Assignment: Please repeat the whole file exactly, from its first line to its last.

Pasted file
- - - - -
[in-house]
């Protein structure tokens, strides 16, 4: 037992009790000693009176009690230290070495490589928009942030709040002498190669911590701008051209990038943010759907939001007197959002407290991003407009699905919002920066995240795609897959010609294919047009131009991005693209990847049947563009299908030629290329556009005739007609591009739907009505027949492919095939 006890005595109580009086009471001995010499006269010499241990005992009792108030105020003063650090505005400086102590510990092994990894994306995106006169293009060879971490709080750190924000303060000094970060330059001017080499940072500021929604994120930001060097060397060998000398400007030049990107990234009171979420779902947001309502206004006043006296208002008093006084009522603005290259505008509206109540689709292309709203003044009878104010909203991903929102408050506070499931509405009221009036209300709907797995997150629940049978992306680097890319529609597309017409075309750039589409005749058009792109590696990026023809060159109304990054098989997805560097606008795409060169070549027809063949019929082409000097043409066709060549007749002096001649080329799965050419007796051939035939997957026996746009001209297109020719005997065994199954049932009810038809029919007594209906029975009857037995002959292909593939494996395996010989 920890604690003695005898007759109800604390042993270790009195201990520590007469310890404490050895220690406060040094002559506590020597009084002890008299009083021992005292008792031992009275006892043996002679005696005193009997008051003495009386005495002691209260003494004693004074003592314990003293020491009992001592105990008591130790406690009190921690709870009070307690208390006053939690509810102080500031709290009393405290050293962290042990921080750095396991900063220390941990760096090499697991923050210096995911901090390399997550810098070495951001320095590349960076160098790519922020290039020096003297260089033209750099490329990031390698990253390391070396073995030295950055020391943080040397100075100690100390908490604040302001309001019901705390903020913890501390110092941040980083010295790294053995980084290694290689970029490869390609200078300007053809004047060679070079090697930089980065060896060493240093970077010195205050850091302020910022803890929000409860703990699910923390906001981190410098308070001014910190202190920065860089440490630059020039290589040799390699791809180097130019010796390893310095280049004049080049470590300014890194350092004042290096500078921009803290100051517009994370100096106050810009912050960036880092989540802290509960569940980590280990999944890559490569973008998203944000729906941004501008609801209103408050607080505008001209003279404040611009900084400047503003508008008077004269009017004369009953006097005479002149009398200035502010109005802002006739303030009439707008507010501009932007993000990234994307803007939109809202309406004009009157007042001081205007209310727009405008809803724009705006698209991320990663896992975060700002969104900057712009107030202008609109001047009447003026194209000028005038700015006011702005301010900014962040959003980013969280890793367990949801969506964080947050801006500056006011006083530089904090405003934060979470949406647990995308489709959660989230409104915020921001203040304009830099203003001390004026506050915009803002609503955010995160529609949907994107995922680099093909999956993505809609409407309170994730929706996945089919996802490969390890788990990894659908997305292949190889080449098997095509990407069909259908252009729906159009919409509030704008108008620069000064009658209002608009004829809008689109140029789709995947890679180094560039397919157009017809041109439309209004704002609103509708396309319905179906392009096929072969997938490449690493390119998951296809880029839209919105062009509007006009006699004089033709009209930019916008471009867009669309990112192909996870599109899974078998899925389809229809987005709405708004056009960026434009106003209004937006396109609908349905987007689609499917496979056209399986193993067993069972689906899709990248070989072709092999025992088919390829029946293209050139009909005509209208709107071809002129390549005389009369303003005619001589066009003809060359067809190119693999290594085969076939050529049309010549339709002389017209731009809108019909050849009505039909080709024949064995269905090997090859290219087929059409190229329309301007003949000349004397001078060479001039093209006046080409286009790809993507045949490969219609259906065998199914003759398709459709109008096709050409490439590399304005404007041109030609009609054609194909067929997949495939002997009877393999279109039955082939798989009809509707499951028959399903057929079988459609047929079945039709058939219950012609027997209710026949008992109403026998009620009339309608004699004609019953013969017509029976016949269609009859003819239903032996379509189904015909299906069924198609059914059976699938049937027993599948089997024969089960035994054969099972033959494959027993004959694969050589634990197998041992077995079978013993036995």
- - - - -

[in-house]
């Protein structure tokens, strides 16, 4: 037992009790000693009176009690230290070495490589928009942030709040002498190669911590701008051209990038943010759907939001007197959002407290991003407009699905919002920066995240795609897959010609294919047009131009991005693209990847049947563009299908030629290329556009005739007609591009739907009505027949492919095939 006890005595109580009086009471001995010499006269010499241990005992009792108030105020003063650090505005400086102590510990092994990894994306995106006169293009060879971490709080750190924000303060000094970060330059001017080499940072500021929604994120930001060097060397060998000398400007030049990107990234009171979420779902947001309502206004006043006296208002008093006084009522603005290259505008509206109540689709292309709203003044009878104010909203991903929102408050506070499931509405009221009036209300709907797995997150629940049978992306680097890319529609597309017409075309750039589409005749058009792109590696990026023809060159109304990054098989997805560097606008795409060169070549027809063949019929082409000097043409066709060549007749002096001649080329799965050419007796051939035939997957026996746009001209297109020719005997065994199954049932009810038809029919007594209906029975009857037995002959292909593939494996395996010989 920890604690003695005898007759109800604390042993270790009195201990520590007469310890404490050895220690406060040094002559506590020597009084002890008299009083021992005292008792031992009275006892043996002679005696005193009997008051003495009386005495002691209260003494004693004074003592314990003293020491009992001592105990008591130790406690009190921690709870009070307690208390006053939690509810102080500031709290009393405290050293962290042990921080750095396991900063220390941990760096090499697991923050210096995911901090390399997550810098070495951001320095590349960076160098790519922020290039020096003297260089033209750099490329990031390698990253390391070396073995030295950055020391943080040397100075100690100390908490604040302001309001019901705390903020913890501390110092941040980083010295790294053995980084290694290689970029490869390609200078300007053809004047060679070079090697930089980065060896060493240093970077010195205050850091302020910022803890929000409860703990699910923390906001981190410098308070001014910190202190920065860089440490630059020039290589040799390699791809180097130019010796390893310095280049004049080049470590300014890194350092004042290096500078921009803290100051517009994370100096106050810009912050960036880092989540802290509960569940980590280990999944890559490569973008998203944000729906941004501008609801209103408050607080505008001209003279404040611009900084400047503003508008008077004269009017004369009953006097005479002149009398200035502010109005802002006739303030009439707008507010501009932007993000990234994307803007939109809202309406004009009157007042001081205007209310727009405008809803724009705006698209991320990663896992975060700002969104900057712009107030202008609109001047009447003026194209000028005038700015006011702005301010900014962040959003980013969280890793367990949801969506964080947050801006500056006011006083530089904090405003934060979470949406647990995308489709959660989230409104915020921001203040304009830099203003001390004026506050915009803002609503955010995160529609949907994107995922680099093909999956993505809609409407309170994730929706996945089919996802490969390890788990990894659908997305292949190889080449098997095509990407069909259908252009729906159009919409509030704008108008620069000064009658209002608009004829809008689109140029789709995947890679180094560039397919157009017809041109439309209004704002609103509708396309319905179906392009096929072969997938490449690493390119998951296809880029839209919105062009509007006009006699004089033709009209930019916008471009867009669309990112192909996870599109899974078998899925389809229809987005709405708004056009960026434009106003209004937006396109609908349905987007689609499917496979056209399986193993067993069972689906899709990248070989072709092999025992088919390829029946293209050139009909005509209208709107071809002129390549005389009369303003005619001589066009003809060359067809190119693999290594085969076939050529049309010549339709002389017209731009809108019909050849009505039909080709024949064995269905090997090859290219087929059409190229329309301007003949000349004397001078060479001039093209006046080409286009790809993507045949490969219609259906065998199914003759398709459709109008096709050409490439590399304005404007041109030609009609054609194909067929997949495939002997009877393999279109039955082939798989009809509707499951028959399903057929079988459609047929079945039709058939219950012609027997209710026949008992109403026998009620009339309608004699004609019953013969017509029976016949269609009859003819239903032996379509189904015909299906069924198609059914059976699938049937027993599948089997024969089960035994054969099972033959494959027993004959694969050589634990197998041992077995079978013993036995």